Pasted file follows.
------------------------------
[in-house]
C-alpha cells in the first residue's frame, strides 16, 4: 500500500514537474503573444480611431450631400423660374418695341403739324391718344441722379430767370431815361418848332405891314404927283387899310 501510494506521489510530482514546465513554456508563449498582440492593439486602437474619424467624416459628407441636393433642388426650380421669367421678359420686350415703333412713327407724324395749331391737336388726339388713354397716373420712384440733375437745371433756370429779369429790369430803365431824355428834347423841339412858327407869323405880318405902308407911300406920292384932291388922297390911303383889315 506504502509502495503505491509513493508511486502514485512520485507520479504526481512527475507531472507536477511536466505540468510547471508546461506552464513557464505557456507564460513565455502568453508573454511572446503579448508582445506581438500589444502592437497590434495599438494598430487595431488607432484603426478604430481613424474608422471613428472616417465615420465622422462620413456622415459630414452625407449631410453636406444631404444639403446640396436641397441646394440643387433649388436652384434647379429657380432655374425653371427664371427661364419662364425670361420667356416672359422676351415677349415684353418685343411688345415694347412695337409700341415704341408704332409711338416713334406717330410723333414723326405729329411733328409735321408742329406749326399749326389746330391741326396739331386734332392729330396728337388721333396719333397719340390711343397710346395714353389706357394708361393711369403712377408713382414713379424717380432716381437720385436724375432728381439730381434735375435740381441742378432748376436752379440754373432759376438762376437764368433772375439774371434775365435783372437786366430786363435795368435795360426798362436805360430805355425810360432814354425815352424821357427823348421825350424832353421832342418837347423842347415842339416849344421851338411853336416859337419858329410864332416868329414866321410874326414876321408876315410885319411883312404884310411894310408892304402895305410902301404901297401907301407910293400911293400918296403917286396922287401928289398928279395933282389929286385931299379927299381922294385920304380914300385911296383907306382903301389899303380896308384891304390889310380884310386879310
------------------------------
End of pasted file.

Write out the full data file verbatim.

[in-house]
C-alpha cells in the first residue's frame, strides 16, 4: 500500500514537474503573444480611431450631400423660374418695341403739324391718344441722379430767370431815361418848332405891314404927283387899310 501510494506521489510530482514546465513554456508563449498582440492593439486602437474619424467624416459628407441636393433642388426650380421669367421678359420686350415703333412713327407724324395749331391737336388726339388713354397716373420712384440733375437745371433756370429779369429790369430803365431824355428834347423841339412858327407869323405880318405902308407911300406920292384932291388922297390911303383889315 506504502509502495503505491509513493508511486502514485512520485507520479504526481512527475507531472507536477511536466505540468510547471508546461506552464513557464505557456507564460513565455502568453508573454511572446503579448508582445506581438500589444502592437497590434495599438494598430487595431488607432484603426478604430481613424474608422471613428472616417465615420465622422462620413456622415459630414452625407449631410453636406444631404444639403446640396436641397441646394440643387433649388436652384434647379429657380432655374425653371427664371427661364419662364425670361420667356416672359422676351415677349415684353418685343411688345415694347412695337409700341415704341408704332409711338416713334406717330410723333414723326405729329411733328409735321408742329406749326399749326389746330391741326396739331386734332392729330396728337388721333396719333397719340390711343397710346395714353389706357394708361393711369403712377408713382414713379424717380432716381437720385436724375432728381439730381434735375435740381441742378432748376436752379440754373432759376438762376437764368433772375439774371434775365435783372437786366430786363435795368435795360426798362436805360430805355425810360432814354425815352424821357427823348421825350424832353421832342418837347423842347415842339416849344421851338411853336416859337419858329410864332416868329414866321410874326414876321408876315410885319411883312404884310411894310408892304402895305410902301404901297401907301407910293400911293400918296403917286396922287401928289398928279395933282389929286385931299379927299381922294385920304380914300385911296383907306382903301389899303380896308384891304390889310380884310386879310